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Nature calling

Prefabricated steelwork has proven to be the ideal solution for the installation of the offshore Artificial Nesting Structures.

As part of innovative plans to compensate for potential impacts of a nearby windfarm, three steel-framed artificial nesting structures have been installed along the Suffolk coastline to house a vulnerable species of seabird.

Artificial Nesting Structures (ANS), Lowestoft

Main client: Ørsted
Main contractor: Red7Marine
Structural engineer: Royal Haskoning
Steelwork contractor: Four-Tees Engineers
Steel tonnage: 195t

Described as a first of its kind, Ørsted (a global leader in offshore wind), has commissioned three steel-framed artificial nesting structures (ANS) specially-designed to house kittiwake.

The structures are located approximately 1km offshore – with one close to the Minsmere Nature Reserve and the other two located near South Beach, Lowestoft. These nearshore locations place the structures close to existing, thriving kittiwake colonies, while minimising disturbance to local residents and business owners. The scheme is also part of innovative plans to compensate for potential impacts of the Hornsea 3 windfarm on the species.

Despite a lack of suitable natural nesting sites, such cliffs in Suffolk, black-legged Kittiwake have colonised the area and populations are expanding, highlighting its ecological suitability. This makes east Suffolk one of the most likely places for artificial structures to be colonised quickly and for the compensation measures to have the highest chance of success.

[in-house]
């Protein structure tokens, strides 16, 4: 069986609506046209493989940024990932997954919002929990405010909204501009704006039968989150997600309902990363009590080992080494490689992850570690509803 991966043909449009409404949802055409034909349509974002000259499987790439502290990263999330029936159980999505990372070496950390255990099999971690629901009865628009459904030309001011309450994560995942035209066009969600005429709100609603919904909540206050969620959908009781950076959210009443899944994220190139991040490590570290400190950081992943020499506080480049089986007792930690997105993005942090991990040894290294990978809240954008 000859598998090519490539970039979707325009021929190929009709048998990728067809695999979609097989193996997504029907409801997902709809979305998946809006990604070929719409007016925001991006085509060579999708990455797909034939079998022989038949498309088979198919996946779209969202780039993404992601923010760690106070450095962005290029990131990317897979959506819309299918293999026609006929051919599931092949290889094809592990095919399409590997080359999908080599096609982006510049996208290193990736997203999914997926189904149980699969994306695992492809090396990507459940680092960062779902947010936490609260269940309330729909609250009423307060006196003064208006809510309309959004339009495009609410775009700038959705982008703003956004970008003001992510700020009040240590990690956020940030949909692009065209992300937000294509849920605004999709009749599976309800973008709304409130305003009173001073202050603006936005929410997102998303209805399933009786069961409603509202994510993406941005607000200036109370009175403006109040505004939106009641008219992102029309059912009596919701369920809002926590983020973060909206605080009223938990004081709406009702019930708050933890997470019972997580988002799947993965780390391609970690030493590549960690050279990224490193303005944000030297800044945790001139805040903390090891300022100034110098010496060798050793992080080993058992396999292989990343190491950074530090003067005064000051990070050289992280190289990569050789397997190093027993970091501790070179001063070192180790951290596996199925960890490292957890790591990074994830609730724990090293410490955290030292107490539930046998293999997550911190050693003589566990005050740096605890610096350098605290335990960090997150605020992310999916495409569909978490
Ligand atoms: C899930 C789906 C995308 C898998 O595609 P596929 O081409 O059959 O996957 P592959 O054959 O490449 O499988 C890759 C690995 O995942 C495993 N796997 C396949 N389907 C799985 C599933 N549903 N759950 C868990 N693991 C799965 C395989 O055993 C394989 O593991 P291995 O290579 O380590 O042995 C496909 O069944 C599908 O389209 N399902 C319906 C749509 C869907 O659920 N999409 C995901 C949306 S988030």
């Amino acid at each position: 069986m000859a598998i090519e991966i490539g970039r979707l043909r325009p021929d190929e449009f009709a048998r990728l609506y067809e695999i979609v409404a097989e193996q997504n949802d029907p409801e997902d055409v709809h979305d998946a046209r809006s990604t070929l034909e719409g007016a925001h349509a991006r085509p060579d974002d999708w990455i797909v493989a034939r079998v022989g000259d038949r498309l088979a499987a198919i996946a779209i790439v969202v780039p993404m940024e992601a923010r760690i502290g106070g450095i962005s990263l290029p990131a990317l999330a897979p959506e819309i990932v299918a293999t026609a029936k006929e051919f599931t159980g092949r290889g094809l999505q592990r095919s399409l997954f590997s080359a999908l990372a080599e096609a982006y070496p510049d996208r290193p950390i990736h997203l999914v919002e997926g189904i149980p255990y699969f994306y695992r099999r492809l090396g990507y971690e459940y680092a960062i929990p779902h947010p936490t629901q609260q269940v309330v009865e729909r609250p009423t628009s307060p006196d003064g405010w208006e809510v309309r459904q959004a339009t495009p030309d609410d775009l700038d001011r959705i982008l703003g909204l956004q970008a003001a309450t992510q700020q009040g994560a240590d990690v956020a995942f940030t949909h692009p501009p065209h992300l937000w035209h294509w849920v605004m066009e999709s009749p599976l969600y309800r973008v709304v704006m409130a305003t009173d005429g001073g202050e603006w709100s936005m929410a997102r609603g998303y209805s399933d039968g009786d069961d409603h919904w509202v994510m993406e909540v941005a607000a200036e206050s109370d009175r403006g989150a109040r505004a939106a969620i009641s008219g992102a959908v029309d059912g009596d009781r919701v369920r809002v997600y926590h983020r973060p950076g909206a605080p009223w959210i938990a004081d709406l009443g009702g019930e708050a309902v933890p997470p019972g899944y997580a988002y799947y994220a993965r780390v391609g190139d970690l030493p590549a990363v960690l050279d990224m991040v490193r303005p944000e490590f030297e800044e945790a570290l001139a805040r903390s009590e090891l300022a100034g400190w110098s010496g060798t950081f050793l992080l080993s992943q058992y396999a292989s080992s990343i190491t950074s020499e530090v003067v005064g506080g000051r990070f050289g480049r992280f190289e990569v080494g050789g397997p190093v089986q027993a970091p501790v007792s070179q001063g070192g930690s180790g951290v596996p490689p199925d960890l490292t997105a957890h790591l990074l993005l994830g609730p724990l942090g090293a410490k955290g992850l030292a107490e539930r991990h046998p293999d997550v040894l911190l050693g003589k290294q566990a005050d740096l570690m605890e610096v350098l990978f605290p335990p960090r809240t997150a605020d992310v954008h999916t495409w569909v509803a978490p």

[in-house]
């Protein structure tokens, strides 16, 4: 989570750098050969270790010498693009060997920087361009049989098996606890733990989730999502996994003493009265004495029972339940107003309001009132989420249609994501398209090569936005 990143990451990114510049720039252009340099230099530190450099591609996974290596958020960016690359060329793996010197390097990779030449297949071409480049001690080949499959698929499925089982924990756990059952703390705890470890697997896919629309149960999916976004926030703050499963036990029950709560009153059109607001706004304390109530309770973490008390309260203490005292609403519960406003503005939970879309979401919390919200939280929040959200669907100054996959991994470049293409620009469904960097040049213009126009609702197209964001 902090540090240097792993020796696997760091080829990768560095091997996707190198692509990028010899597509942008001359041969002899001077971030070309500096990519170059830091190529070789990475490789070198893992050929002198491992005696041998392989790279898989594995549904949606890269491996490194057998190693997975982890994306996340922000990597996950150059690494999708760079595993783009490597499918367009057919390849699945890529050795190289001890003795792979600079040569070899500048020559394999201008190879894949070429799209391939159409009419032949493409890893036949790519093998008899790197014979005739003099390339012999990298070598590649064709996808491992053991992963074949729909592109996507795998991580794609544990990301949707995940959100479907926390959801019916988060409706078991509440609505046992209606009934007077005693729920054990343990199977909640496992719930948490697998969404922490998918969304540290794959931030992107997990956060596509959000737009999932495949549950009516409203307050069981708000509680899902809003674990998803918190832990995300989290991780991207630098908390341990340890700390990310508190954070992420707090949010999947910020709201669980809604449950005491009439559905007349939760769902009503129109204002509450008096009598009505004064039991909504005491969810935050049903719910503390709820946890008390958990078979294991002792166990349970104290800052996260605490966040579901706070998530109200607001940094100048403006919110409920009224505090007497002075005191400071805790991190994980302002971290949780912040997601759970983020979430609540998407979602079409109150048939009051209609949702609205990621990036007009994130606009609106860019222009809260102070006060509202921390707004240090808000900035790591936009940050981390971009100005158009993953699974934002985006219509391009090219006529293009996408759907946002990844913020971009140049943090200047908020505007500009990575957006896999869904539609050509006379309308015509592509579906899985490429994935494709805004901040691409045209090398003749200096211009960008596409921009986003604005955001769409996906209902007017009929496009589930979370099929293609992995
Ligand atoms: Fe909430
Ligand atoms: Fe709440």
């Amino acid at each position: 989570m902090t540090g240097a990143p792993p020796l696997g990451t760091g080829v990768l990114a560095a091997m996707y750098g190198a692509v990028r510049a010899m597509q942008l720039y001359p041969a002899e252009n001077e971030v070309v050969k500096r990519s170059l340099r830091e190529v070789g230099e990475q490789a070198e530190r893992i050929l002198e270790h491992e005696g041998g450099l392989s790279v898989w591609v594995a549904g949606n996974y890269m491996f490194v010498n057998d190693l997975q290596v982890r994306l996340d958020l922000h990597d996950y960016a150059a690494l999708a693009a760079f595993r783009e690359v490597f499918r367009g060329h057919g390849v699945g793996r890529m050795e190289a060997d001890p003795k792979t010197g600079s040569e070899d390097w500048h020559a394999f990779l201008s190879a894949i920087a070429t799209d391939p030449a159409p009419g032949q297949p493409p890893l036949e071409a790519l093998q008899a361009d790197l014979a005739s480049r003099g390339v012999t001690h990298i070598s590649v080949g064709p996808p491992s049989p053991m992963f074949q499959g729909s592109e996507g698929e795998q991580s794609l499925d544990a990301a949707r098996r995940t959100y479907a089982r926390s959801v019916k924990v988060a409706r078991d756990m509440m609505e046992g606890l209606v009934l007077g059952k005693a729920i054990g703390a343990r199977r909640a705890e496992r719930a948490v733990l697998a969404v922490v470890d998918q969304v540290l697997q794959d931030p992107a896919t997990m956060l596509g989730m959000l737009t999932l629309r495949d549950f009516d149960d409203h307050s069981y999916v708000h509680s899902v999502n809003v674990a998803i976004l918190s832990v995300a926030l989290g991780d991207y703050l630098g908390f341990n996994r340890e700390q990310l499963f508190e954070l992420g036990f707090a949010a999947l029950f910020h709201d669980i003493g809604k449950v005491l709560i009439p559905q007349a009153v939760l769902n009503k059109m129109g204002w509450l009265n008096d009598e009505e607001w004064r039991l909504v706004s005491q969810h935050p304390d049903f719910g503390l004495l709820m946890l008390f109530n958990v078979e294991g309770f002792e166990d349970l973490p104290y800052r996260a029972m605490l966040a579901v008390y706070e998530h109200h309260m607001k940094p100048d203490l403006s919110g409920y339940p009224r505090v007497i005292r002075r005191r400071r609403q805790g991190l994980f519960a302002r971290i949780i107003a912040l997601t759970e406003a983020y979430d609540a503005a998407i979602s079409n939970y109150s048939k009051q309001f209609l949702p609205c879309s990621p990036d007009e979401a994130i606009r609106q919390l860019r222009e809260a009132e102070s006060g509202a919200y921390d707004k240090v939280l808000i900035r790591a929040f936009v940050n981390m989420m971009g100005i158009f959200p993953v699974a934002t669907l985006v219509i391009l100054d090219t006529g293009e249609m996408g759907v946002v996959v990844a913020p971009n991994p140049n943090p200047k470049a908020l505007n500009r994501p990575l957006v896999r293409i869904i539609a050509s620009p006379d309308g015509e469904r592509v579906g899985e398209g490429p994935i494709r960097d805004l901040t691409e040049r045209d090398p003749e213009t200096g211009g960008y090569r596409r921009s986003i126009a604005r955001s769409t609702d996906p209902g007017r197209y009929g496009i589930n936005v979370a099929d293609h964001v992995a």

Each ANS comprises of an octagonal topside, measuring 7m-high and 9.5m-wide, founded on a 1.6m-diameter monopile. The piles protrude above the waterline and have an embedded depth of 30m below the seabed.

Working on behalf of main contractor Red7Marine, Four-Tees Engineers fabricated, supplied and helped install each of the three topside ANS elements.

One of the bases for an ANS is assembled at the fabrication yard.

“The topsides each weigh approximately 65t and are fabricated from a variety of sections and plate,” explains Four-Tees Managing Director Tim Stedman.

Designed around a circular sleeve that connects to a monopile, the topside’s frame includes a series of RHS 450mm x 250mm x 8mm members that radiate outwards from a central point. These sections connect to eight similar rectangular hollow sections (RHS) that form the outer octagonal shape. This part of the steel frame also supports a steel panel flooring system.

Eight columns support the ANS walls and are topped by an outer ring of CHS members that in turn connect to 300mm x 200mm x 6.3 RHS sections that form the roof and rake towards a central node.

Within the eight sides of the structure, seven have steel panels containing alternating rows of fully partitioned, open, and semi-partitioned ledges with a capacity for 500 breeding pairs of kittiwake. This experimental design will provide valuable insight on the nesting preferences of kittiwake and help inform future compensation projects for the industry.

The artificial nesting structures were designed by a team of ecologists, architects, and engineers to ensure they are attractive to kittiwake and fit in with the landscape. For example, they have narrow ledges and vertical sides to replicate the cliffs where kittiwake would naturally nest.